“If you try to hug your child and he backs away, notice and support it,” explains Abby L. Bleistein, MD, a board certified pediatrician in Lafayette, Colo. “Say, ‘You don’t want a hug today, and that’s okay.’ Let him know he’s allowed to make that choice.” This goes for other family members, too. “Let him choose whether he wants to be hugged or kissed, even by Grandma,” says van der Zande. Teach him to move away from unwanted touch and say, ‘Stop. I don’t like it.’” Ask other children and adults to respect your child’s wishes.
Talk with your child about his interactions. “Teach him that problems should not be secrets,” says van der Zande. Even if his worries sound trivial, get him into the habit of talking with trusted adults and believing that he will be listened to with respect and love. Ask plenty of questions about his day—what happened, who he played with and, occasionally, if there’s anything he’s been wondering or worrying about that he hasn’t told you, van der Zande advises.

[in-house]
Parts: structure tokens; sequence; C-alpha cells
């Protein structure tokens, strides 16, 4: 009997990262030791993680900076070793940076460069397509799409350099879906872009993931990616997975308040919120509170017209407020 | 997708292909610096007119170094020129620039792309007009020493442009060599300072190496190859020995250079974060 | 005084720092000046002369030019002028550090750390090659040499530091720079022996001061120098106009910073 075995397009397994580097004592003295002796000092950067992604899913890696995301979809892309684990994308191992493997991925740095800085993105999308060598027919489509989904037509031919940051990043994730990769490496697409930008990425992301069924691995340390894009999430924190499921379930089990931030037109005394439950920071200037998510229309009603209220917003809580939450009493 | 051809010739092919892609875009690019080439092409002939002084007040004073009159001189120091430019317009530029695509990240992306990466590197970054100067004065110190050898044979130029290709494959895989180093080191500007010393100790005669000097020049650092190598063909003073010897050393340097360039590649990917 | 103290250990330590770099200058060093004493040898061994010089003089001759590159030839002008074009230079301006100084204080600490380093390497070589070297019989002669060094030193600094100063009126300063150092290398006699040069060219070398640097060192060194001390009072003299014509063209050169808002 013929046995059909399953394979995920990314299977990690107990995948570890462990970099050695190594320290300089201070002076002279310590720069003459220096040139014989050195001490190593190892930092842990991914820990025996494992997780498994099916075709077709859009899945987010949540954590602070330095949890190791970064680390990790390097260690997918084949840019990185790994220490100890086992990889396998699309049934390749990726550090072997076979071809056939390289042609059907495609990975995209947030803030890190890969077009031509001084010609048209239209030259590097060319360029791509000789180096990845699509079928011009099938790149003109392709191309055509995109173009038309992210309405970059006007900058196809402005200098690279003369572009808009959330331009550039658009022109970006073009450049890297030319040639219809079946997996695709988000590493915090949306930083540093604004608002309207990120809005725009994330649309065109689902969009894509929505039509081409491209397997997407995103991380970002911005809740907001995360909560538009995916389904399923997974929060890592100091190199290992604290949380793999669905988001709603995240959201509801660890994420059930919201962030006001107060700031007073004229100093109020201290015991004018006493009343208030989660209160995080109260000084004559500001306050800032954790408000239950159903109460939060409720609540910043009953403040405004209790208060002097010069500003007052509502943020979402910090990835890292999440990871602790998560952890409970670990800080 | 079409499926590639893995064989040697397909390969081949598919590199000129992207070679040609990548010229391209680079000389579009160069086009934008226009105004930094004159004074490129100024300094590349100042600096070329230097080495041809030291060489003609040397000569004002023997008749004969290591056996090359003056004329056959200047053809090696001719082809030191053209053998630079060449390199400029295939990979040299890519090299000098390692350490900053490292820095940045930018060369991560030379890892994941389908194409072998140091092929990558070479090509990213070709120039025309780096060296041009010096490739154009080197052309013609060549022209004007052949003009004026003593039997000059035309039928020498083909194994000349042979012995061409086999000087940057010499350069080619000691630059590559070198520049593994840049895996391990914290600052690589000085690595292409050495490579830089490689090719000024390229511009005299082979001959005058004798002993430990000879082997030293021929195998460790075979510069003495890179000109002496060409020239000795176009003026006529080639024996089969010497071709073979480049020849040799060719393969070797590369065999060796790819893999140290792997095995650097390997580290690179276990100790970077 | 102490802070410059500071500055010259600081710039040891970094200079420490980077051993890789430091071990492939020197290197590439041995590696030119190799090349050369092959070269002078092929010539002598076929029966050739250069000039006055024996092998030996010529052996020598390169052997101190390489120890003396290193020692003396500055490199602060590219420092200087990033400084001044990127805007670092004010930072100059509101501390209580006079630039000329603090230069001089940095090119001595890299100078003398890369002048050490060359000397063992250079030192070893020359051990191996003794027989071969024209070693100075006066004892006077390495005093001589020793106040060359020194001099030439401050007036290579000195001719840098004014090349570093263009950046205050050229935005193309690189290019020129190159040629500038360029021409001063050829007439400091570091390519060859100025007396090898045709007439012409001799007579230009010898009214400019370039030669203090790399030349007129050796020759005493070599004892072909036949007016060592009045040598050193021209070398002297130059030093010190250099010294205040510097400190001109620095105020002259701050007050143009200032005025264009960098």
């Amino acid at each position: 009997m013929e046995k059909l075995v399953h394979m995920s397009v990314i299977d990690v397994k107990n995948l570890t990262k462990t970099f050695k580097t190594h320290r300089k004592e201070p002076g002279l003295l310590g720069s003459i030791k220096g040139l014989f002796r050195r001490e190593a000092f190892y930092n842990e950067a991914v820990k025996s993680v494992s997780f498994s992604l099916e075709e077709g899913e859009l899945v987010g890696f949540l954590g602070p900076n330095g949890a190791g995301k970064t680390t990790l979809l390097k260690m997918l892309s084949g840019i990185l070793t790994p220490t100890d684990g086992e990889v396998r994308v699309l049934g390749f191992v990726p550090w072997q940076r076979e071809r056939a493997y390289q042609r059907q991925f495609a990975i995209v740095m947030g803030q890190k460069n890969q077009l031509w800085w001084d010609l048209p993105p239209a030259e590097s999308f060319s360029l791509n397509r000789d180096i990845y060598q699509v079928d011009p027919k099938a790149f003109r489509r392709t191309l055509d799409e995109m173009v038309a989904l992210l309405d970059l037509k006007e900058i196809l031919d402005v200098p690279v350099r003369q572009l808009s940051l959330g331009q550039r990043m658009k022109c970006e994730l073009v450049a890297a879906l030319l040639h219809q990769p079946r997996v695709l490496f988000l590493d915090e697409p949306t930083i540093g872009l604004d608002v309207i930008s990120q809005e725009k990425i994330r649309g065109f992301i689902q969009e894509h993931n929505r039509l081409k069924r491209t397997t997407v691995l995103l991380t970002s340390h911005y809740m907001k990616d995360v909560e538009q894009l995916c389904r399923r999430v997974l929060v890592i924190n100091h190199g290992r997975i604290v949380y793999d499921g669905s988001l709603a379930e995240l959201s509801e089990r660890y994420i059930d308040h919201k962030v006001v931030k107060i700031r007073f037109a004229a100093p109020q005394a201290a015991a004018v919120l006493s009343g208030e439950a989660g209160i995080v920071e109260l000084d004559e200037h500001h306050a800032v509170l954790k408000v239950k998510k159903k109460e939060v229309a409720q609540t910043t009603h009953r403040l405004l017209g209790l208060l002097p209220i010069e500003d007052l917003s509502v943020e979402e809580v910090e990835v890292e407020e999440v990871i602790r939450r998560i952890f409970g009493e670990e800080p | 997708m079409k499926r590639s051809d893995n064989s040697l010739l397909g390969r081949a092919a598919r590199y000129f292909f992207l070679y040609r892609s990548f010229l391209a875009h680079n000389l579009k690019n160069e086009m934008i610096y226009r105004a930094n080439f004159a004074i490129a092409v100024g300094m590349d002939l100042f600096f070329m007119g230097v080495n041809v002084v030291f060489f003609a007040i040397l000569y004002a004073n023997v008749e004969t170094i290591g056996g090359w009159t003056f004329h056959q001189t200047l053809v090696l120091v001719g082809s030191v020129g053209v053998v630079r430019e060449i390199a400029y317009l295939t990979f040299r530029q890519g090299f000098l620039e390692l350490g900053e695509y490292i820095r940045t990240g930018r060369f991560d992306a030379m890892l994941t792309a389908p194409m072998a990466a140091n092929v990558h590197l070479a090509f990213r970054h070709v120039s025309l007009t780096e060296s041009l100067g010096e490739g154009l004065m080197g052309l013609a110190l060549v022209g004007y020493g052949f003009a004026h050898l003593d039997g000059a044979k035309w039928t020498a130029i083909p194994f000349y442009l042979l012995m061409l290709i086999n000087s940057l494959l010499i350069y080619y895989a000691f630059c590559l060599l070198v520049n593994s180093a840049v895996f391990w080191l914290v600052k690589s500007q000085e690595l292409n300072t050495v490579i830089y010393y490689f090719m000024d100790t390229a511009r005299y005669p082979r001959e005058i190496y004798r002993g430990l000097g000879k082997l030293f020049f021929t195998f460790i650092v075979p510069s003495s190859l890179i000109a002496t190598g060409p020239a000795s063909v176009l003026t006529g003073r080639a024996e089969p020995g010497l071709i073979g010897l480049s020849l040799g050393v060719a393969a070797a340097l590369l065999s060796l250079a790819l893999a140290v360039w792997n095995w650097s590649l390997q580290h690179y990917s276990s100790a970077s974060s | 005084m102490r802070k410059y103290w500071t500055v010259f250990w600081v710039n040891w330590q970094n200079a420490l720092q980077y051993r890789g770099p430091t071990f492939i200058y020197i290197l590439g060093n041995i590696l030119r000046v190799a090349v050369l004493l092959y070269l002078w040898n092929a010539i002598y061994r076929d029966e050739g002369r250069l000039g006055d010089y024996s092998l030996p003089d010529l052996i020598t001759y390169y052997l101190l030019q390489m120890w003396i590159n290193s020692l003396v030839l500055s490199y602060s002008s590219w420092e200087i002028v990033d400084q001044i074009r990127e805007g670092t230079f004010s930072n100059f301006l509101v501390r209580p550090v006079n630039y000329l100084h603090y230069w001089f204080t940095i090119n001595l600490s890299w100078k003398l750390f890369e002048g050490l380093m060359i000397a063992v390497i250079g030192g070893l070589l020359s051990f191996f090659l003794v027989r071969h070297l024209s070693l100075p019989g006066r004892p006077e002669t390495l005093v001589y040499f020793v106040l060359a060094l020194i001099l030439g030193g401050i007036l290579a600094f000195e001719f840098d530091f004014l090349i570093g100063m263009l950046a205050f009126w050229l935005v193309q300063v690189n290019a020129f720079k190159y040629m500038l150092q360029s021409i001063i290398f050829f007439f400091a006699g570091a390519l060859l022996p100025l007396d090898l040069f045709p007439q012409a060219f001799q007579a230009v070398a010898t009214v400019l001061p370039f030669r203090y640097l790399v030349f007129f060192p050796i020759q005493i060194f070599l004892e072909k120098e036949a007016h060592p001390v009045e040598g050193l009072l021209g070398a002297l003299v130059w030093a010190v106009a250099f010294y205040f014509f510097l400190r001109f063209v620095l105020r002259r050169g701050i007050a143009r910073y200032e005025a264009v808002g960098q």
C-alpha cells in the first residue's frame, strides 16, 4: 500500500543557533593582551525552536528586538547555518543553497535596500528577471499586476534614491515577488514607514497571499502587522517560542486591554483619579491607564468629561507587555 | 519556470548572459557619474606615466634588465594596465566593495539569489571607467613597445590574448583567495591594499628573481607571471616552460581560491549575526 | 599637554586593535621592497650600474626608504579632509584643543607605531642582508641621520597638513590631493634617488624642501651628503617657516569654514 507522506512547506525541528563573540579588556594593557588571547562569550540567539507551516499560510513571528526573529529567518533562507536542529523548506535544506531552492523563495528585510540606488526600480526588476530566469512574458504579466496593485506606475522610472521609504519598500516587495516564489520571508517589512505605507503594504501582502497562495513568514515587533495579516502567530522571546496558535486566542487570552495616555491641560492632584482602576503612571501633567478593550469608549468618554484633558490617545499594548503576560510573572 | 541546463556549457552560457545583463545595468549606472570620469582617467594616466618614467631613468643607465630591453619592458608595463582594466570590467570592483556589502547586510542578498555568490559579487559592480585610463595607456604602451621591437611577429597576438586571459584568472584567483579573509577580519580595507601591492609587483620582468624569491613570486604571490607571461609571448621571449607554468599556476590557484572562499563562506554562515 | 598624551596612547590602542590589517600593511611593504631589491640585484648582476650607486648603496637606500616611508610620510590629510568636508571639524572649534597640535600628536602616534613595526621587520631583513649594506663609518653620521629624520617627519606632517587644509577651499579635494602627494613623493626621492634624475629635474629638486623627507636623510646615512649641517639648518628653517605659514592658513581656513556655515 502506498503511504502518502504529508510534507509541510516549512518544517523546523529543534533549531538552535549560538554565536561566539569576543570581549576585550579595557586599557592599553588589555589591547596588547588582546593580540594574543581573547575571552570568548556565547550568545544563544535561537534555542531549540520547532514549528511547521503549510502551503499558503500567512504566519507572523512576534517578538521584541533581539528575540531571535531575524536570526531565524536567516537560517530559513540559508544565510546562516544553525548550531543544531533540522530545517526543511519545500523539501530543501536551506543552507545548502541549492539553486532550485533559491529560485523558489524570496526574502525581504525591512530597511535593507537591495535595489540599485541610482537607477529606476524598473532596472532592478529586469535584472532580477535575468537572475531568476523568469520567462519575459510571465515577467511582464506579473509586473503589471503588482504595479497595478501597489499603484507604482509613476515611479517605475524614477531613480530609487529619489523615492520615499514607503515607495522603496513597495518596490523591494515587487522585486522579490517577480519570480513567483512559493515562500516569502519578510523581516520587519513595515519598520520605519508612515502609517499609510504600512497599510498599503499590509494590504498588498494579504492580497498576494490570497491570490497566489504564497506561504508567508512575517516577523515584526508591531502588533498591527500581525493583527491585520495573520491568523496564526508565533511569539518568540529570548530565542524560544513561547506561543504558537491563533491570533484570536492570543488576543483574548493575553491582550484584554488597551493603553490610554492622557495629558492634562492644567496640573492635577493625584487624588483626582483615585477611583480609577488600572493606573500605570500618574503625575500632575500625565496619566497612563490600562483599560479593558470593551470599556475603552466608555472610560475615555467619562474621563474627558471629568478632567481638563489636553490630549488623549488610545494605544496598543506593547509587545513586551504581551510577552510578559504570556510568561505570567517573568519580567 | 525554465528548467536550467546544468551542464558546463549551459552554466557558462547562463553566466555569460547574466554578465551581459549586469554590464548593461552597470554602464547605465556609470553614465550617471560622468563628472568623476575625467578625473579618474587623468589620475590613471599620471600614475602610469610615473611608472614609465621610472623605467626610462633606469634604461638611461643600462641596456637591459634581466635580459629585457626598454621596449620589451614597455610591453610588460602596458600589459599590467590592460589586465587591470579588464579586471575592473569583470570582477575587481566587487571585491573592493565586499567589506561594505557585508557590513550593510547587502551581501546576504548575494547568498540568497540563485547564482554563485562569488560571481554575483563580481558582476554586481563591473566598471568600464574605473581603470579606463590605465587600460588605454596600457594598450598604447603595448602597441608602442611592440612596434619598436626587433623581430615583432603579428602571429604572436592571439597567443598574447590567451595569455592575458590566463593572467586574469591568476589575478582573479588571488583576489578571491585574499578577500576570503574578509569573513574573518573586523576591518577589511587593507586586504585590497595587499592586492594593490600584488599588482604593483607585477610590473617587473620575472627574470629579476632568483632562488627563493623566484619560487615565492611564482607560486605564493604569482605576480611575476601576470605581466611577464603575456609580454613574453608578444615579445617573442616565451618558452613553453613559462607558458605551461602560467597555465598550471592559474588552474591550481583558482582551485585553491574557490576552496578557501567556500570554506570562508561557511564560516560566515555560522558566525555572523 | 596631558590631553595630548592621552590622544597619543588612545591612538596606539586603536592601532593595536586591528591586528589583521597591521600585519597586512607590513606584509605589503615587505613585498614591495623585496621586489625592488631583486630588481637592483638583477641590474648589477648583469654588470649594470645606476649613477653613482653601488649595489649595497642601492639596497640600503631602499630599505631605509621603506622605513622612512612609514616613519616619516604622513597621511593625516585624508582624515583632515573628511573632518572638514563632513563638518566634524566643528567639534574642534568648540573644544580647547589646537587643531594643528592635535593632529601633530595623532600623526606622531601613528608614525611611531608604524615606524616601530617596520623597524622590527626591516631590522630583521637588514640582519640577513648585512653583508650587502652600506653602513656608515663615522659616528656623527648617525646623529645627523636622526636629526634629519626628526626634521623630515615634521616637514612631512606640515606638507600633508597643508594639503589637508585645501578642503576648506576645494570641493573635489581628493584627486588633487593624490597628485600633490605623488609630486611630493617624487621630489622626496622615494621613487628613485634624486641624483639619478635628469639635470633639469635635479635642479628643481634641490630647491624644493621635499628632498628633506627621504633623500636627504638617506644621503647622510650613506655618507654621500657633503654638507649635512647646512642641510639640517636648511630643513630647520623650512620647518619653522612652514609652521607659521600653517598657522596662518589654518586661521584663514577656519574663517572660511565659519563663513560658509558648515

NEXT: Playing Well With Others
Playing Well With Others
In a best-case scenario, your child will make friends easily and conflicts will be practically nonexistent—but sometimes, you might want to help smoothing the path to positive relationships. “Find a school buddy for your child,” suggests Schiller. “If you don’t know any of the other children, use your best judgment as to who looks like they might be adapting well—then provide the child with your child’s name and try to get your child a seat close to the friend you have picked.”